Now, I do it because I enjoy the challenge of devising solutions to complex problems. Quite simply, just the thought process needed to prepare and train for firefighting and deliver an effective public education program is enough to keep me happy. As I get older and I find myself being even less and less excited about the actual firefighting, but in comes as part of the package, so I still respond. I find the management aspects to be the most stimulating and it is what keeps me in the game.

    I never really had the desire to become a full-time firefighter even though Ivery much enjoy it. Really can't say why, but I know the whole union/IAFF garbage had a lot to do with it, plus I felt that if I did it day in and day out, it would eventaully burn me out and become just a "job", which is something I never would have wanted. Though I do work part-time for the fire department now (18-27 hours a week on average), I am there just enough to enjoy it but not so much that it has become a hassle (primarily refering to the EMS side of the job). Strangly enough, I end up spending probably another 10-12 hours (or more) a week there as a volunteer, but it doesn't burn me out because I don't HAVE TO be there, and if I feel like leaving and heading home, I can. I also know that as a partimer and vollie, I can simply walk away for a coupel of weeks if i feel i need to step away for awhile.

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    In my paid job, I run a nonprofit for physically and sexually abused children. I volunteer because...
    a. it is my mental health program
    b. I can be an indian rather than the chief--I like being a grunt and not having to run the show
    c. I have wanted to be a firefighter since I was 6 years old

    When people ask me what I do, I say that I work for an organization that helps kids and I am a volunteer firefighter. They are both a part of who I am.

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    posted by LaFireEducator

    I never really had the desire to become a full-time firefighter even though Ivery much enjoy it. Really can't say why, but I know the whole union/IAFF garbage had a lot to do with it,
    While the IAFF does represent unionized career firefighters, all firefighters have benefitted from the health and safety initiatives that the IAFF have championed.

    I find that those who talk trash about the IAFF really have no clue as to what they are talking about. LAFireEducator... this "blurb" in your post was uncalled for.
    ‎"The education of a firefighter and the continued education of a firefighter is what makes "real" firefighters. Continuous skill development is the core of progressive firefighting. We learn by doing and doing it again and again, both on the training ground and the fireground."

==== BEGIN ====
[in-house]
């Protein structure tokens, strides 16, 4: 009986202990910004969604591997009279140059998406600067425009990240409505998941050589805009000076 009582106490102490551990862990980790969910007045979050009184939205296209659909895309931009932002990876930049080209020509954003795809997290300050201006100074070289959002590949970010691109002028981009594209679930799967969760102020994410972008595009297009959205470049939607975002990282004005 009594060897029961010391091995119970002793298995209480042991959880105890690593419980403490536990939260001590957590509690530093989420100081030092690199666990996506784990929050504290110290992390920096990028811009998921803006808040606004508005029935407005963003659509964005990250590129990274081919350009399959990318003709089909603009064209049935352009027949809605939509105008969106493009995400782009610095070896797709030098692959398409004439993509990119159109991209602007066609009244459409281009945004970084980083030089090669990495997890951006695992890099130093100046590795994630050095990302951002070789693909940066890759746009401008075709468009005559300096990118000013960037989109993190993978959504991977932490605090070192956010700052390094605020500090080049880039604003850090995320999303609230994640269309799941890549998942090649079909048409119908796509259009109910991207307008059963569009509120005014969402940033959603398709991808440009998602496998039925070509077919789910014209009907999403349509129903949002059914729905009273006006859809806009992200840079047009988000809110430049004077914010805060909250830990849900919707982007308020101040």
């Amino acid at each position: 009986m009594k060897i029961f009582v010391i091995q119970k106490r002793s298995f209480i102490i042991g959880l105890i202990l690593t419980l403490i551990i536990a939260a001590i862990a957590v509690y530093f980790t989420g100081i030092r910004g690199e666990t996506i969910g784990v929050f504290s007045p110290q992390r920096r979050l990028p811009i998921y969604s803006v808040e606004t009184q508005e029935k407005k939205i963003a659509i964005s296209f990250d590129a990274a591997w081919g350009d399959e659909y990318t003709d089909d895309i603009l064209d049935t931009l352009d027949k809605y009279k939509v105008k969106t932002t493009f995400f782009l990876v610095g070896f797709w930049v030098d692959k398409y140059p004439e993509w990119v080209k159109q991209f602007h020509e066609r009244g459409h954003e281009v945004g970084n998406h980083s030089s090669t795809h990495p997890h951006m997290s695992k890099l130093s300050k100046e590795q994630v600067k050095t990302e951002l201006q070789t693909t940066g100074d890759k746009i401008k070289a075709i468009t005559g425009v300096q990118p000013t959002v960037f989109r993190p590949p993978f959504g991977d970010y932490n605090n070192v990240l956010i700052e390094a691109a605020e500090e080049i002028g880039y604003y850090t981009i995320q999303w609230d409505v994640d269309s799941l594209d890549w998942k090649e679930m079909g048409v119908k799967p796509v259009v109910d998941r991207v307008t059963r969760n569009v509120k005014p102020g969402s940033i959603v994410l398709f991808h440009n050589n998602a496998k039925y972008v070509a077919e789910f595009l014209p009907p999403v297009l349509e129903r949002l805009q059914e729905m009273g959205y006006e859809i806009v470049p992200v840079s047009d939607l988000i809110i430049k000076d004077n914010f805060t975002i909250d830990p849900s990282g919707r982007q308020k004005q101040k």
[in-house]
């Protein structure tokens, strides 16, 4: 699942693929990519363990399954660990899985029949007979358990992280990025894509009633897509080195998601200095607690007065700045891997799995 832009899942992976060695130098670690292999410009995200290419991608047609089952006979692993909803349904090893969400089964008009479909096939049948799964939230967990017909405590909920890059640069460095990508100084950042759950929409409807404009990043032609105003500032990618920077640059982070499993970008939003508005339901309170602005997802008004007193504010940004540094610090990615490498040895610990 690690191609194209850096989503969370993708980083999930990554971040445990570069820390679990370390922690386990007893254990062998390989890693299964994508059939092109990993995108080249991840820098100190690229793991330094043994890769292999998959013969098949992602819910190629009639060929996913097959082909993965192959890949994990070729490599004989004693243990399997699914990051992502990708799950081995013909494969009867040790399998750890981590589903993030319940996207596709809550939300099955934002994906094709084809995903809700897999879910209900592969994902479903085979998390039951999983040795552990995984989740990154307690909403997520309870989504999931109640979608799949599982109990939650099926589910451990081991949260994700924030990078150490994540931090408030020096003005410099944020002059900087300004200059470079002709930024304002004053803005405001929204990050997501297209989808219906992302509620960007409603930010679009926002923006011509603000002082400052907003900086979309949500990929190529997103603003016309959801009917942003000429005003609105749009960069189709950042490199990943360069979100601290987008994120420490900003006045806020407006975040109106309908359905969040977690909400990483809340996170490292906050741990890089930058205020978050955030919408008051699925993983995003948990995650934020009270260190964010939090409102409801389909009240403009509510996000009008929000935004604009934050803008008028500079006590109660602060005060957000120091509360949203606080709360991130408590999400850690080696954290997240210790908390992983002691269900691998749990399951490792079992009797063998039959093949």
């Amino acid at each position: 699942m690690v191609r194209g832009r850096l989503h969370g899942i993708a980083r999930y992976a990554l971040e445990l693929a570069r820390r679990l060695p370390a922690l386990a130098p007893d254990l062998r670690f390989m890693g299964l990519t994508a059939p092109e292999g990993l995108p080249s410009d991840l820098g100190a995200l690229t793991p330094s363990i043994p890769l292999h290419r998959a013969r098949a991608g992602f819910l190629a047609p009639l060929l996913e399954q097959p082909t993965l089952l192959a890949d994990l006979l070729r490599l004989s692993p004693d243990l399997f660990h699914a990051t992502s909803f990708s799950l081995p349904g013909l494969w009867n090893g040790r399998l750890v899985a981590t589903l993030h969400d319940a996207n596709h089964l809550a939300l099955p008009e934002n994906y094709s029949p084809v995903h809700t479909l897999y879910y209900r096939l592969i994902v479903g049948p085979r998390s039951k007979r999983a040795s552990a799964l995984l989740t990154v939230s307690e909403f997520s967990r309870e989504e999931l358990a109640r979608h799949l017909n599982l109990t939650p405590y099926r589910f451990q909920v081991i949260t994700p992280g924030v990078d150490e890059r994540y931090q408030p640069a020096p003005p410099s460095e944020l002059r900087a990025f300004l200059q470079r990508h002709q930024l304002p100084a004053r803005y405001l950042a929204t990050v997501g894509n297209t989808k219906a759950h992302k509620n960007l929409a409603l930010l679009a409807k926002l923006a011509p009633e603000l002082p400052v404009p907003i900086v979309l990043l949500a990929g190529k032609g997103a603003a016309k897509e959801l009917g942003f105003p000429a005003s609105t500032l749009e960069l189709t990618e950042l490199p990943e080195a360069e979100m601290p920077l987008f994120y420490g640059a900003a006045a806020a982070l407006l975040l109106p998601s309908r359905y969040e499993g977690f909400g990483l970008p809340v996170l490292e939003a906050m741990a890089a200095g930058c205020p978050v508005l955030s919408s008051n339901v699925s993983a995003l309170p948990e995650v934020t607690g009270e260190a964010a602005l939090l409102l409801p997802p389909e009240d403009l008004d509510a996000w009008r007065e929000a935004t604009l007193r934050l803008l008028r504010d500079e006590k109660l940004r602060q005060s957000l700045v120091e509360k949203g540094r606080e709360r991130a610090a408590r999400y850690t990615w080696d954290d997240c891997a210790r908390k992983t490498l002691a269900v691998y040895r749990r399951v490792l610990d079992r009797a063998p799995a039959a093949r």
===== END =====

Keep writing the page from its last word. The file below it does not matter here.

Lt. Ray McCormack, FDNY

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    Default Eloquent spokesman

    Beat me to it Gonz.
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    Please allow me to clarify...

    The reference to the "Union garbage" refers primarily to the possibility that as a career firefighter, I would possibly have to stop functioning as a volunteer in another community or resign from the union (potentially causing issues with my coworkers) if I made the choice to still volunteer and the issue was pushed by the local or other firefighters. This has always been an issue with me and yes, did enter into my decision to pursue a career as a firefighter when I was younger. In addition, I never wanted to put myself into a situation where I may have to strike at the command of any union and let down the citizens. I started fighting fires for enjoyment, and never wanted to be in a situation where union-city issues would impact my enjoyment of fighting fire. Hence my decision to remain volunteer and pursue my living in other areas.

    I possibly could have worded it better, but it is a sore point with me as IMO nobody should have to be put in that position as it is thier free time.

    Also I am generally not a "union person", and quite simply feel that they have, in most cases, outlived thier usefulness in today's world. possibly this comes from the fact the most of my career I have worked in mid-level management, and had my employees been unionized, it would have been a tremendous hassle and definatly had a an econmic effect on the business.

    I will admit I don't feel any love for the IAFF, for a number of reasons, including the one detailed above. But I generally feel very little love for any unions, and have never been a union member in any of my past jobs. I currently do not expect to join the union if hired as a teacher this fall.

    Note:The department I currently work for part-time and volunteer for in not unionized and doubtful it's 3 full-time firefighters ever will be.